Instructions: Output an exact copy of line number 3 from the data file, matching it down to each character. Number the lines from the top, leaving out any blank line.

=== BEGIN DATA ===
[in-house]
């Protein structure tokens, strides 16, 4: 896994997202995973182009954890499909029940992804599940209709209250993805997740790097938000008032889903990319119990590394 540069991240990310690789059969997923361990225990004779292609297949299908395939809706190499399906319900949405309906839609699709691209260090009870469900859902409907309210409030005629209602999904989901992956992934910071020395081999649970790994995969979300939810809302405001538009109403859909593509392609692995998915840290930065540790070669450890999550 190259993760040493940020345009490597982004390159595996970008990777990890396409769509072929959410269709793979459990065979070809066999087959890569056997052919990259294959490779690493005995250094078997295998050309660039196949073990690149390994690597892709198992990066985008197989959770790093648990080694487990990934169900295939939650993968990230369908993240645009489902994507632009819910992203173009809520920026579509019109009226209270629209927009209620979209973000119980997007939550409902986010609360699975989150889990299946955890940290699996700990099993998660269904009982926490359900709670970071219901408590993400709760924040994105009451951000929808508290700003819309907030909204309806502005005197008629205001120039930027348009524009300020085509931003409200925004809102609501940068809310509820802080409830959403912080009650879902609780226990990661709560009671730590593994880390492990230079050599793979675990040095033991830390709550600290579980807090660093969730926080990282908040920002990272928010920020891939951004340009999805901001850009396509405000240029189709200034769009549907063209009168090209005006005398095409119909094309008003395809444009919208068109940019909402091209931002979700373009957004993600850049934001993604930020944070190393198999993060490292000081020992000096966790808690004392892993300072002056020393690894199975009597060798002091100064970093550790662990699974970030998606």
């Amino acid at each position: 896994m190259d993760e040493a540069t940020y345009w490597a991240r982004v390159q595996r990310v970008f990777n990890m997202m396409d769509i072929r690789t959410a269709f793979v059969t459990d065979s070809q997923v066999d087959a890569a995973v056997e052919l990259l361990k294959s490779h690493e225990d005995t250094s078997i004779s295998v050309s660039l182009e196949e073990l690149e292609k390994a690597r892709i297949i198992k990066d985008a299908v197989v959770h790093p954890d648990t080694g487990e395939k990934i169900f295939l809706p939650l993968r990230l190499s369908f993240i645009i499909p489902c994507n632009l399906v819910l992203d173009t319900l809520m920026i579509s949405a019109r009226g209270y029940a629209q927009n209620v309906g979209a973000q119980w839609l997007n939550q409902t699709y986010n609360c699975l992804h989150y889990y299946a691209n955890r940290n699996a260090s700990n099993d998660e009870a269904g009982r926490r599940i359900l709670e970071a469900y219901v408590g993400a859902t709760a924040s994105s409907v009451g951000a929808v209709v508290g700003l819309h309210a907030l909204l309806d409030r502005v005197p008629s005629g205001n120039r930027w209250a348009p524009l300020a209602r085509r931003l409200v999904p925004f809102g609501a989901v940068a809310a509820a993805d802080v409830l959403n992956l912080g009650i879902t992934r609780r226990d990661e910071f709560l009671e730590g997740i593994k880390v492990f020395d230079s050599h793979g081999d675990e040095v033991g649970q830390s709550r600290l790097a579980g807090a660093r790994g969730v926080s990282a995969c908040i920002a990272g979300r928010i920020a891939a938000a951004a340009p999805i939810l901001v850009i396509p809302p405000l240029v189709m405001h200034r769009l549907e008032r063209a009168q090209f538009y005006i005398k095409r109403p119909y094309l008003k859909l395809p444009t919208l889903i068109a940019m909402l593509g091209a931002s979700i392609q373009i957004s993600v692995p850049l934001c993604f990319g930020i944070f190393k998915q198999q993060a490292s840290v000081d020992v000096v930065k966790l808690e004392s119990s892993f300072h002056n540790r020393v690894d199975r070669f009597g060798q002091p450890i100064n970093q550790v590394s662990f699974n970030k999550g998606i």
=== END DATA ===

């Amino acid at each position: 896994m190259d993760e040493a540069t940020y345009w490597a991240r982004v390159q595996r990310v970008f990777n990890m997202m396409d769509i072929r690789t959410a269709f793979v059969t459990d065979s070809q997923v066999d087959a890569a995973v056997e052919l990259l361990k294959s490779h690493e225990d005995t250094s078997i004779s295998v050309s660039l182009e196949e073990l690149e292609k390994a690597r892709i297949i198992k990066d985008a299908v197989v959770h790093p954890d648990t080694g487990e395939k990934i169900f295939l809706p939650l993968r990230l190499s369908f993240i645009i499909p489902c994507n632009l399906v819910l992203d173009t319900l809520m920026i579509s949405a019109r009226g209270y029940a629209q927009n209620v309906g979209a973000q119980w839609l997007n939550q409902t699709y986010n609360c699975l992804h989150y889990y299946a691209n955890r940290n699996a260090s700990n099993d998660e009870a269904g009982r926490r599940i359900l709670e970071a469900y219901v408590g993400a859902t709760a924040s994105s409907v009451g951000a929808v209709v508290g700003l819309h309210a907030l909204l309806d409030r502005v005197p008629s005629g205001n120039r930027w209250a348009p524009l300020a209602r085509r931003l409200v999904p925004f809102g609501a989901v940068a809310a509820a993805d802080v409830l959403n992956l912080g009650i879902t992934r609780r226990d990661e910071f709560l009671e730590g997740i593994k880390v492990f020395d230079s050599h793979g081999d675990e040095v033991g649970q830390s709550r600290l790097a579980g807090a660093r790994g969730v926080s990282a995969c908040i920002a990272g979300r928010i920020a891939a938000a951004a340009p999805i939810l901001v850009i396509p809302p405000l240029v189709m405001h200034r769009l549907e008032r063209a009168q090209f538009y005006i005398k095409r109403p119909y094309l008003k859909l395809p444009t919208l889903i068109a940019m909402l593509g091209a931002s979700i392609q373009i957004s993600v692995p850049l934001c993604f990319g930020i944070f190393k998915q198999q993060a490292s840290v000081d020992v000096v930065k966790l808690e004392s119990s892993f300072h002056n540790r020393v690894d199975r070669f009597g060798q002091p450890i100064n970093q550790v590394s662990f699974n970030k999550g998606i």